Thunder 99, Pistons 79
Nuggets from my notebook from Monday’s win over Detroit.
- I don’t know about you, but I knew this game was going to be a blowout when Russell Westbrook shredded the Piston’s defense and threw down a tomahawk dunk to make it 6-2.
- I was convinced when Westbrook threaded the needled with an on-the-run, behind-the-back pass to Kevin Durant to make it 8-2.
- Not very often two Top 10-worth plays by the same team are turned in within the first 2 1/2 minutes of a game. Westbrook did just that.
- Westbrook on his two early highlights: “I just tried to keep the excitement in the game. I just tried to keep the fans involved and keep my teammates involved as well.”
- If you ask me, this was by far Serge Ibaka’s best game of the season. He started off providing weak side defense at the rim and his presence was a big part of the Thunder shutting down the Pistons’ attack early. Ibaka then rebounded like a mad man. Only thing he didn’t do tonight was knock down shots, which (I may be in the minority on this) you can live with when he has nights like this. Ibaka finished with a game-high 10 boards and a season-high tying five blocks.
- In his last three games, Ibaka has now pulled down 29 boards and blocked 12 shots. Said Westbrook: “He’s back to protecting the paint and rebounding. In the last five or six games, he’s gotten people scared to come in the paint. I’d be scared if I was them, too.”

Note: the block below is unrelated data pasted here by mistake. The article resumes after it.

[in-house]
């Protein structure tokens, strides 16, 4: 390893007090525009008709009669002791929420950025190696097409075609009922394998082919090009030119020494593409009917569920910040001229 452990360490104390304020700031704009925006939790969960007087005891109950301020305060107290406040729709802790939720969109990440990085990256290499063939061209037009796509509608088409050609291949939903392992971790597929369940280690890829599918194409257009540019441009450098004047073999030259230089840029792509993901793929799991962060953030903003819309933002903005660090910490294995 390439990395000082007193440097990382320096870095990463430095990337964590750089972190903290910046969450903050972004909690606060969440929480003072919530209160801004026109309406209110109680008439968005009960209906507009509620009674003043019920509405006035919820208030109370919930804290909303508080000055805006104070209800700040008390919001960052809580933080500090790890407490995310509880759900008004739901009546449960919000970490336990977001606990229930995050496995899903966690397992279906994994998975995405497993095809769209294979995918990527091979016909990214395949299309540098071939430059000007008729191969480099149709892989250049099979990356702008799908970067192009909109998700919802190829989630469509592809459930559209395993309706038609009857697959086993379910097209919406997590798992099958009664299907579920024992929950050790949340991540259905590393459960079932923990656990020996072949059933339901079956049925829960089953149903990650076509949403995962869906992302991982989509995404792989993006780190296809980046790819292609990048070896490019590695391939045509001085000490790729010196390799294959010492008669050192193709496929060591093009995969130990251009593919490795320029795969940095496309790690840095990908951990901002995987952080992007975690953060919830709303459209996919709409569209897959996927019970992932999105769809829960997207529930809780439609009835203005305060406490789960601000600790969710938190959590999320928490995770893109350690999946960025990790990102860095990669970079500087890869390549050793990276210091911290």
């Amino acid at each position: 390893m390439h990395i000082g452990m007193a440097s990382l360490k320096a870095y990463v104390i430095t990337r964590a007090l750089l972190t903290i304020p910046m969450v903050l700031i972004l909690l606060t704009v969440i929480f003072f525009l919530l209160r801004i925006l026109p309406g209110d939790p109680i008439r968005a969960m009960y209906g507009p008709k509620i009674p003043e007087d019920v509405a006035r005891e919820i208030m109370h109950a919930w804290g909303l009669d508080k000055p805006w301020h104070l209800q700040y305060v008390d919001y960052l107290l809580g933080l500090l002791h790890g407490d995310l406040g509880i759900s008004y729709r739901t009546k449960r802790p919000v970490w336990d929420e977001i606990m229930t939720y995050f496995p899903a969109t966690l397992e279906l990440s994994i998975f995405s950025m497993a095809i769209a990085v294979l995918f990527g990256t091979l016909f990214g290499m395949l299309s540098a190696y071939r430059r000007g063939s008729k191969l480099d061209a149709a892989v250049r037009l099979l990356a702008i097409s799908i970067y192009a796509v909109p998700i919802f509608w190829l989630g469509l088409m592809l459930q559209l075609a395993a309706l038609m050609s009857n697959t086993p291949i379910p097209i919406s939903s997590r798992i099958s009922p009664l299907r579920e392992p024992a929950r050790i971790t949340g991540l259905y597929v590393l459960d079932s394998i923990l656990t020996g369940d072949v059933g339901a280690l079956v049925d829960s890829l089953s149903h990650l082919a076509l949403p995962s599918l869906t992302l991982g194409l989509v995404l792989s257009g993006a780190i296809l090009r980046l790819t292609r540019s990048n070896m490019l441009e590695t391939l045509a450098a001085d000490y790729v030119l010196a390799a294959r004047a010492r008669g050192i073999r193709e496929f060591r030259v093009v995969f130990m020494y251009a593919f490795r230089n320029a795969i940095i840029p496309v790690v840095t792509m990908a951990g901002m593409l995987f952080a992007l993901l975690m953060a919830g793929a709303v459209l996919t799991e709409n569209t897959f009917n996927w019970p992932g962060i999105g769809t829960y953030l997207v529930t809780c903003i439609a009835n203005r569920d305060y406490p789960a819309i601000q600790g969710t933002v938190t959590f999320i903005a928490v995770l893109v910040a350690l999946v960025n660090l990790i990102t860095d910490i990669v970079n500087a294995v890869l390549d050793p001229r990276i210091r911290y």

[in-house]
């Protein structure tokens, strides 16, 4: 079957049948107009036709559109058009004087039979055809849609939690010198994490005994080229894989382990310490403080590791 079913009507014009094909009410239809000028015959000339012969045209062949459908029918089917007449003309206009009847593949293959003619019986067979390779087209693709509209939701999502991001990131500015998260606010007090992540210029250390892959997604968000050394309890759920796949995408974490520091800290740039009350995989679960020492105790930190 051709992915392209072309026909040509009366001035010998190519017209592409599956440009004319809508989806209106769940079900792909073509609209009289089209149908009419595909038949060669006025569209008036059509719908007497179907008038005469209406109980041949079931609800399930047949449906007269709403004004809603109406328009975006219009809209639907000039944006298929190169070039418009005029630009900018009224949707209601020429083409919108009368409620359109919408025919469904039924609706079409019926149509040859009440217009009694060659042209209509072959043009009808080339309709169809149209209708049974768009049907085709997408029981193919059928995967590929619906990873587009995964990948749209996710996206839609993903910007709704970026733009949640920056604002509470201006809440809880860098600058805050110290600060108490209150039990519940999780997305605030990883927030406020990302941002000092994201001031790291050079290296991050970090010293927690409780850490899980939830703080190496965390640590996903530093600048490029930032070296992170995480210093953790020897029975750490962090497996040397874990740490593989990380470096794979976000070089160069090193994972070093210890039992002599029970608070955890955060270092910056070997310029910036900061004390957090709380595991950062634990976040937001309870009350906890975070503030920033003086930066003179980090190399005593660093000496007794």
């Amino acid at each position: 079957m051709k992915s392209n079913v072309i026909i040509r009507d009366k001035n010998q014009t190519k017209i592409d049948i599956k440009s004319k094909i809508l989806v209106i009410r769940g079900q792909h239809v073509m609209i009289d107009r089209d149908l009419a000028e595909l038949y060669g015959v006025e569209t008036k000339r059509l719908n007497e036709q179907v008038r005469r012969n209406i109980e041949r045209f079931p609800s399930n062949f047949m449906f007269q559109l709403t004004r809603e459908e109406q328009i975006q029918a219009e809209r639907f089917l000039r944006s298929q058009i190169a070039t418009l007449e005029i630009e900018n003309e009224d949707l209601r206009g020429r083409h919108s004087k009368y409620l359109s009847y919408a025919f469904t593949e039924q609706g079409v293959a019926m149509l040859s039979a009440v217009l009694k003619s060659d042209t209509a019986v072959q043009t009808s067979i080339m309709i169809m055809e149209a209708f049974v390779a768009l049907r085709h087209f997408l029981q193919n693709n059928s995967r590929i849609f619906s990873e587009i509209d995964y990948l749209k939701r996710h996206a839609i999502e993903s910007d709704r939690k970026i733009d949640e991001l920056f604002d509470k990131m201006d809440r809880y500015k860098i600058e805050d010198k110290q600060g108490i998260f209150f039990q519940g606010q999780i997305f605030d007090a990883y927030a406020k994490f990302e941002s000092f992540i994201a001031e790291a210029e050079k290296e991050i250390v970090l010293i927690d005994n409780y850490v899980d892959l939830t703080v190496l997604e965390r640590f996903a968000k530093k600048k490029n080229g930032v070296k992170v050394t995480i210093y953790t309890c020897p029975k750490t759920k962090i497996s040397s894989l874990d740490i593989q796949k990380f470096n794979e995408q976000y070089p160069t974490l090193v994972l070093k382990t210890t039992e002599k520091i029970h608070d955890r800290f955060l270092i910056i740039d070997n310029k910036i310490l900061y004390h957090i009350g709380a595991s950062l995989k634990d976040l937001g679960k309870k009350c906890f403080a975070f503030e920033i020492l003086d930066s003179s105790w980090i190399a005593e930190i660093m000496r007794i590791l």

- Thunder coach Scott Brooks started Kendrick Perkins on Greg Monroe and Ibaka on Ben Wallace. I wasn’t sure about that one at first because of Monroe’s athleticism. But it was a brilliant matchup. Perk’s superior man defense limited Monroe’s effectiveness, and with Ibaka on a non-factor offensively in Wallace he was allowed to roam and provide that great weak side help. Well done by Brooks.
- Worst part of this game was Nick Collison not returning after halftime due to a sprained left ankle. He’s listed as day-to-day. A shame, really, because you never want to see bad things like an injury happen in a blowout.
- Detroit made its first shot. The Pistons then missed 15 of their final 17 in the opening period.
- Westbrook’s post-up game looked much better tonight. I’m nowhere near ready to say that it’s a good option yet, largely because he abused a rookie in Brandon Knight. But the first move Russ hit Knight with, a Dream shake-like fake that led to a smooth jumper was jaw-dropping no matter who it was scored against. It was by far the most impressive move we’ve seen out of Westbrook in the post. Give me more of that regularly and I can live with Westbrook on the block.
- KD missed the Dirk twice tonight. He’s like 0 for his last four on the Dirk…and I’m still not sure he’s hit one at home.
- The Thunder scored 15 of its 19 fast break points in the first quarter. There have been entire games this season in which the Thunder hasn’t had 15 fast break points.
- How sweet is home for James Harden? He scored his 18th points with 4:52 remaining in the second quarter. That total was more than his point production in any one game on the Thunder’s recent three-game road trip. Harden finished with 24, two shy of his career-high, on 8-for-11 shooting.
- Thanks to Harden coming back to earth, the Thunder finally made some 3-pointers. OKC was 7-for-16 tonight, and Harden was 5-for-6. In the previous two games, the Thunder was 8-for-26 from deep.
- I don’t know what was said or done, but Perk picked up what looked like a silly technical foul tonight. It’s his sixth of the season. Remember, you get suspended for a game after 13. Bad decision by Perk.